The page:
Humanoid Orangutan-Type Creature Spotted in Indonesia Feb 18, 2018 0:33:09 GMT -5
Post by Joanna on Feb 18, 2018 0:33:09 GMT -5
Humanoid Orangutan-Type Creature Spotted in Indonesia
Speaking to The Daily Star Online exclusively, Jonathan Downes announced that a new ape-like creature, with human features, could be lurking in southeast Asia.
Downes, 59, has devoted his life to cryptozoology – the study that seeks to validate the existence of entities from folklore record such as Bigfoot or The Loch Ness Monster. Cryptozoologists aim to prove animals, that are known to be extinct, are, in fact, alive.
One of the beasts – apparently featured in the video above – is believed to be hiding in the wilderness of Sumatra, Indonesia. The figure appears to run away from a group of bikers into high grass.
It is better known in the local community as an Orang Pendek. “If I was going to put a probability on the existence of it,” Downes said, “I would say 99 percent. We know so much about it. We’ve heard them, we’ve got footprints, and in 2009, two people actually saw one.”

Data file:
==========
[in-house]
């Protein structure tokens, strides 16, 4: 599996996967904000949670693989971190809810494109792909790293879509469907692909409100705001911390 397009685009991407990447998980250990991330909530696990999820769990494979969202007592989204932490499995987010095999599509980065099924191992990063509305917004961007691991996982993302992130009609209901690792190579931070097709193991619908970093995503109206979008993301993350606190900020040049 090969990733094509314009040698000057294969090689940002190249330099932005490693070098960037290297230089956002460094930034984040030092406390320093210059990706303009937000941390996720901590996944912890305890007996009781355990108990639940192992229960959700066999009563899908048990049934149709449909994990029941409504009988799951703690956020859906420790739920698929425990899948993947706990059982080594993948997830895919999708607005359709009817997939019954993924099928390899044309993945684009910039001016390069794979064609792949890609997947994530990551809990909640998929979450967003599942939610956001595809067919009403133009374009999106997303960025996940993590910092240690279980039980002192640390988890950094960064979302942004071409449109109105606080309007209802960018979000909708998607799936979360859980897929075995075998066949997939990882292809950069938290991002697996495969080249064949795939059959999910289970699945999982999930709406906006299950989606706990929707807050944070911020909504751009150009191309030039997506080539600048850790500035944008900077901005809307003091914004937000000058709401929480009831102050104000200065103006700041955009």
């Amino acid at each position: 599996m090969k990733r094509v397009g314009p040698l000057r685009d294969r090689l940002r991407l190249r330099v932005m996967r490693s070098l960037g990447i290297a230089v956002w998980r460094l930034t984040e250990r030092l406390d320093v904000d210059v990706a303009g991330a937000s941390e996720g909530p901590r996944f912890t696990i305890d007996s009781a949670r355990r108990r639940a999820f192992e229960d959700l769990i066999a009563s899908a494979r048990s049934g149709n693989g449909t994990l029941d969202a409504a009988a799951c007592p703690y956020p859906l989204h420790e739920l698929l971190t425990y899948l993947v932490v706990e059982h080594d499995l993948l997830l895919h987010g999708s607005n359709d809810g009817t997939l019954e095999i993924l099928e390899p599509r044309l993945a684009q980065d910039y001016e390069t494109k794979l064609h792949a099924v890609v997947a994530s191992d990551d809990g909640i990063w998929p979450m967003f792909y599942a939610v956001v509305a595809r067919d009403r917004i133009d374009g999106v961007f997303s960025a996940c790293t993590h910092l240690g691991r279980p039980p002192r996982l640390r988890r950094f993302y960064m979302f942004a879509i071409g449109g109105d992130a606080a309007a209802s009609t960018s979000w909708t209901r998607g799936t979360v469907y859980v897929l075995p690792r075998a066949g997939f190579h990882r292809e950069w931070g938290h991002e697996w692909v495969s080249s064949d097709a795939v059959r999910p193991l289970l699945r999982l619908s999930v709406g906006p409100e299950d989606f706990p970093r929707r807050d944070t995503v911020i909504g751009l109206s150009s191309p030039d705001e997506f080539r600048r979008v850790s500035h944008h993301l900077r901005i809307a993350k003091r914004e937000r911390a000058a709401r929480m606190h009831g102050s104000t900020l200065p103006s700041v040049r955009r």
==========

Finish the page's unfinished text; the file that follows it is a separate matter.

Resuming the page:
Downes is the Director of the Centre of Fortean Zoology – an organization dedicated to uncovering such sightings. Founded in 1992 by Jonathan himself, members of the group regularly attend expeditions in hopes of proving the genuineness of their claims. “There is no doubt in my mind that this animal exists and I think it is probably a fourth species of Orangutan,” he added. “It is an ape-like animal that has evolved to be able to walk upright, rather than swing through trees. This is probably because several hundred years ago, Sumatra – where these are found – was hit by an earthquake and the Orang Pendek very quickly evolved to walk upright instead.”
The group has a YouTube channel, named CFZtv, that runs a series called On the Track providing updates on what is uncovered during each adventure.
Orang Pendek directly translates to “short person” in Indonesian. These creatures are reported to inhabit remote, mountainous forests on the island of Sumatra. Sightings of the animal date back more than 100 years.
Watch video: www.youtube.com/watch?v=l8EtUtHGqCA
Source: Callum Hoare, The Daily Star, February 14, 2018.